Thursday, June 14, 2012

Sailing at last

Yesterday the wind was forecast to gradually increase from 4 or 5 knots to about 12 by the evening but at it was already 8 in the Marina and a nearby sloop hoisted sail and disappeared out into the Lagoon.  The change had come early I thought, so decided to follow suit and head for Bora Bora. It was a beautiful hot day and I quickly paid my fees and handed back the key to the showers and toilets, bought some bread and topped up the water and around 11 cast off. Once in the lagoon I raised sail and was soon gliding south past the Sunset Beach Motel and  Raiatea Carenage and then turning west through Pass Rautoanui back into the South Pacific. It was 20 nm to the nearest part of Bora Bora, Pt Te Turi Roa, a marker and light on the  south western edge of the reef, but the pass through the reef was another 3nm up the western side. The wind was 10 to 14 knots on occasion and we were making 5 knots, peaked at 5.5 and the Hydrovane kept us on track.
The Marker at Pte te Turi Roa.

At first I felt nervous. Everything seemed so unfamiliar to me, this being the first sailing I had done for 10 months. After three hours we were half way there and then the Hydrovane started misbehaving. I eventually realized the real problem was the wind which contrary to predictions was  starting to fade, and our speed was dropping. By 3pm we were barely making 2 knots, and much as I hate to motor, I hated even more the prospect of arriving in the dark, so we motorsailed the rest of the way at 5.6 knots and dropped sail inside Pass Teavanui at the very same moment as the sun set.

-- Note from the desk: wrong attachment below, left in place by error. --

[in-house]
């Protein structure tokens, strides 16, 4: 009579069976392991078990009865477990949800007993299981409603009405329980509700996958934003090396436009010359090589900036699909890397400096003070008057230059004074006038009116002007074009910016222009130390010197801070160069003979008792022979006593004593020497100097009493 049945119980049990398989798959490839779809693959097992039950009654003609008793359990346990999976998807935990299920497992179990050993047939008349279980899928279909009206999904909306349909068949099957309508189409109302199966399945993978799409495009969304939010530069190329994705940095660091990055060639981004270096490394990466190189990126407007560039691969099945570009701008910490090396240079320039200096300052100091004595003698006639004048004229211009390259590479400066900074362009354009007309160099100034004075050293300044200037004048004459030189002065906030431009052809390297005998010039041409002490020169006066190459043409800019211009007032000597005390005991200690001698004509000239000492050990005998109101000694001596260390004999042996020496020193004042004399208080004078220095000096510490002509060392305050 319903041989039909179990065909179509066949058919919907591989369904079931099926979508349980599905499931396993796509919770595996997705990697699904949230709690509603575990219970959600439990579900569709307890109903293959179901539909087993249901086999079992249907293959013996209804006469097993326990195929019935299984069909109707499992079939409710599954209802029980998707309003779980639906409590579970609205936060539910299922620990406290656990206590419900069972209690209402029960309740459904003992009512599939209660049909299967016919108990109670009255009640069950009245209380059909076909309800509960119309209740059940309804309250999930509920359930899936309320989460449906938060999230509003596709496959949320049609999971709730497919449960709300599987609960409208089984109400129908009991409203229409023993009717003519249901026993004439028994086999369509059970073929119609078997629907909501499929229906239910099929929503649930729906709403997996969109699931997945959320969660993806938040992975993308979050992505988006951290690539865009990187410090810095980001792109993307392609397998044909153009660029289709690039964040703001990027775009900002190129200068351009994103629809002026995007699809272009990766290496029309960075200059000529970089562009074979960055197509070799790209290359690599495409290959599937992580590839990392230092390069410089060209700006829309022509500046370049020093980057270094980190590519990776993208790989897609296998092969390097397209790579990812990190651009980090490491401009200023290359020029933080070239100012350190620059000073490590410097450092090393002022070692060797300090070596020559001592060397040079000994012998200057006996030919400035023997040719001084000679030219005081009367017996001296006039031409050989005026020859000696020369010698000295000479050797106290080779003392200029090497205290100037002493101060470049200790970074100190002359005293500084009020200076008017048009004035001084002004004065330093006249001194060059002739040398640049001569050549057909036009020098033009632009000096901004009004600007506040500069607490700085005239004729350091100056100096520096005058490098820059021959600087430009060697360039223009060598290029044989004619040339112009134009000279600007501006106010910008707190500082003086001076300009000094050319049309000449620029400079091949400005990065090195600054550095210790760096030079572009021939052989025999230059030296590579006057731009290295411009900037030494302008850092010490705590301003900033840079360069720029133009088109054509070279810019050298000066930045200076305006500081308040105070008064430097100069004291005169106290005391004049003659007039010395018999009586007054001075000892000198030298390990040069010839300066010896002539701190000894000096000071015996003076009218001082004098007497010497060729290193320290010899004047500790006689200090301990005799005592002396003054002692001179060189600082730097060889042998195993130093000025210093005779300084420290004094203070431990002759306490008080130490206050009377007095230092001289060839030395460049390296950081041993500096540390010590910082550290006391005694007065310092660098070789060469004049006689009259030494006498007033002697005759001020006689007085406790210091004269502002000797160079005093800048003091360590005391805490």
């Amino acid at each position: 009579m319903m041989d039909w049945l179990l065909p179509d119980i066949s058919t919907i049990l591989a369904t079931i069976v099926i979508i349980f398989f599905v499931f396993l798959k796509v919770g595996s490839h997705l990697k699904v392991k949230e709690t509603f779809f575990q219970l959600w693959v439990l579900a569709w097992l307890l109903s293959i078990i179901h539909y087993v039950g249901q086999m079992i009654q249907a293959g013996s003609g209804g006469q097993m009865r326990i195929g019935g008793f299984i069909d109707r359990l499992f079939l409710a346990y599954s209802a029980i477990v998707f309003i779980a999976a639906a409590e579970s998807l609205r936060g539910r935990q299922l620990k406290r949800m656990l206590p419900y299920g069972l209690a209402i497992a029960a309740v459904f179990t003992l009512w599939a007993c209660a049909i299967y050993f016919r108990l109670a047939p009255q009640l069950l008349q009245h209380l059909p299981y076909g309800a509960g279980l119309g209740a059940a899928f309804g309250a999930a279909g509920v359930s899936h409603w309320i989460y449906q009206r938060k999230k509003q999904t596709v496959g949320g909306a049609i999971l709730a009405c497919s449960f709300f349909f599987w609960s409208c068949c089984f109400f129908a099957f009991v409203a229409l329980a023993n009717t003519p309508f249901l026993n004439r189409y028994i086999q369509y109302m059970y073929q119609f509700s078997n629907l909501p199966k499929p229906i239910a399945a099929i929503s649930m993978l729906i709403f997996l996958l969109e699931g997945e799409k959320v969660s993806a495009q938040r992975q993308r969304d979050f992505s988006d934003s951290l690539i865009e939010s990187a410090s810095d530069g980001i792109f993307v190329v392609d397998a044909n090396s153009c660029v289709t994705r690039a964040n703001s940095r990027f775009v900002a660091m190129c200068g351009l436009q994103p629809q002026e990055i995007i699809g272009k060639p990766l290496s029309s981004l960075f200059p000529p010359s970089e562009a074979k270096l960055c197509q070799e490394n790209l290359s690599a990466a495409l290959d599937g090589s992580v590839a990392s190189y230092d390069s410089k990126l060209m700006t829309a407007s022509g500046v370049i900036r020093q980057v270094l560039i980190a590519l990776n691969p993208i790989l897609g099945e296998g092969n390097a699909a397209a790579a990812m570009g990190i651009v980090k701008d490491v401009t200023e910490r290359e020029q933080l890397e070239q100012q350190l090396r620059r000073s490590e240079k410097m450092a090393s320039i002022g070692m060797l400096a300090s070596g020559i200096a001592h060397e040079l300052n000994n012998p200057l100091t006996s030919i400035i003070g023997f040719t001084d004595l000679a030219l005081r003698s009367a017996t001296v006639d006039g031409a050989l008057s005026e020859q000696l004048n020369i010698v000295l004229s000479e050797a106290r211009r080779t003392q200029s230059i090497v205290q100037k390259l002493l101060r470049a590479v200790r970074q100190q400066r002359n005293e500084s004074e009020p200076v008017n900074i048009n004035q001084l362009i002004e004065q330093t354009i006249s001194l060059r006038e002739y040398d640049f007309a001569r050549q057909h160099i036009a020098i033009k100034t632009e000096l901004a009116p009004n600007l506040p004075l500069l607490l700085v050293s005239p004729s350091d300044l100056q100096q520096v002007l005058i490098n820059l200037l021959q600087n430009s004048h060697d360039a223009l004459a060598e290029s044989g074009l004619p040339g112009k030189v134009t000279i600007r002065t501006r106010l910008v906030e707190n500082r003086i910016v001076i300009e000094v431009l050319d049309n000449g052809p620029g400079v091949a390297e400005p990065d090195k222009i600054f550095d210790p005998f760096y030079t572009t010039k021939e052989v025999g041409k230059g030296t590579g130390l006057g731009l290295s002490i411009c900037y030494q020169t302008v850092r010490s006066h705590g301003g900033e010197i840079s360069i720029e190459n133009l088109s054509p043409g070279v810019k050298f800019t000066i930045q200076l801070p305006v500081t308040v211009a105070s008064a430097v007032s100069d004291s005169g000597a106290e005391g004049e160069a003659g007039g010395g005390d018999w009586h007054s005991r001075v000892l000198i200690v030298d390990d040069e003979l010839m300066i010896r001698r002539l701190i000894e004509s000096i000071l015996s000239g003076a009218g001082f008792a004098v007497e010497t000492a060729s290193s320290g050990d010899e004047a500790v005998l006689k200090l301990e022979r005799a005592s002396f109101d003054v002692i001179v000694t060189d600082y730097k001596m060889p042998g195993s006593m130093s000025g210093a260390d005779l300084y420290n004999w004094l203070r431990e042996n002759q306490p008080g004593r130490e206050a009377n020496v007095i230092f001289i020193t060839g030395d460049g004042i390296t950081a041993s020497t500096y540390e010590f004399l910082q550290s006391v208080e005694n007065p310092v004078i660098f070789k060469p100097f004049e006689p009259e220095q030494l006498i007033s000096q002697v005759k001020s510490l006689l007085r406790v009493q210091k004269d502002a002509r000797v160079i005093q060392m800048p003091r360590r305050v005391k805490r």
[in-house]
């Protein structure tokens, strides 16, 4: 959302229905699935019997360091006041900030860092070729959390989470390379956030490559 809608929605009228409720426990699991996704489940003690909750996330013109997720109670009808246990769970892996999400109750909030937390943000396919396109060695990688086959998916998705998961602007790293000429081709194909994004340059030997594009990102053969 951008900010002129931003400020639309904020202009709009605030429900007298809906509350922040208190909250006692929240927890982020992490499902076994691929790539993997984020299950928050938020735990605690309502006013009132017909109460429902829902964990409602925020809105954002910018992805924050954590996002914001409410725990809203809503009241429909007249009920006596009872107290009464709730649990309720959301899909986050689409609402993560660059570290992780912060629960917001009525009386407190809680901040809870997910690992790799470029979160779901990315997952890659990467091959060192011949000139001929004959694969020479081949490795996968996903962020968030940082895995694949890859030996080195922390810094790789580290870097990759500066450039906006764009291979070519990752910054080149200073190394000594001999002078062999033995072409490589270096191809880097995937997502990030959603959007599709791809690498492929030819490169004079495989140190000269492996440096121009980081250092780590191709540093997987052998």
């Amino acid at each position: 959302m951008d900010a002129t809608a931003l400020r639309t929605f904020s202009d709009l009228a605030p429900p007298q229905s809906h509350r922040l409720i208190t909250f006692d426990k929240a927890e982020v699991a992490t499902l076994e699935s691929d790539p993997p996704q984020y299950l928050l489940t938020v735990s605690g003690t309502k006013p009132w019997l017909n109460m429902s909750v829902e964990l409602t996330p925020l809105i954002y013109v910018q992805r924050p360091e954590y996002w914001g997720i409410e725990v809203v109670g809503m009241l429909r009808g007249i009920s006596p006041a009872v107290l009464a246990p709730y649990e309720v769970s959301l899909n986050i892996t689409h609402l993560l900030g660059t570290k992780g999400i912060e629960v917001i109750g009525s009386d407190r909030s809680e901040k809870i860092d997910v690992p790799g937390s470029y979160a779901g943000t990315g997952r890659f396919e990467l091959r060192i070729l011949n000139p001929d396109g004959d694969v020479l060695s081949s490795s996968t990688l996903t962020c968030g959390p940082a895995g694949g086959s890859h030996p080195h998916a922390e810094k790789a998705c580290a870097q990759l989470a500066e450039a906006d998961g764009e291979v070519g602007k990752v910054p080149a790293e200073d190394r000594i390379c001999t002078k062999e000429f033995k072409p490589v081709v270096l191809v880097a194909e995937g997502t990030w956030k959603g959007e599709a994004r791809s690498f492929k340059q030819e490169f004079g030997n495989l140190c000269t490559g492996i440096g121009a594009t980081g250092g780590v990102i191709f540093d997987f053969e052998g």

Theres that Boat again, now also in Bora Bora
I headed for the place where  a number of other yachts were anchored, off the main Village of Vaitape and dropped anchor. While checking to see the anchor would hold  I had a meal of bread and cheese and some yoghurt, and fruit juice that had been chilled in the freezer while the motor was running. I had a couple of problems to think about – a tiny split in the main sail close to the foot, about 5cm long, and a cupful of unexplained water on the cabin sole, so I lay on the cushioned cockpit seat and looked at the incredible night sky and wondered what I should do.  It still wasn’t clear to me.

However I do want to go snorkeling with those manta rays.

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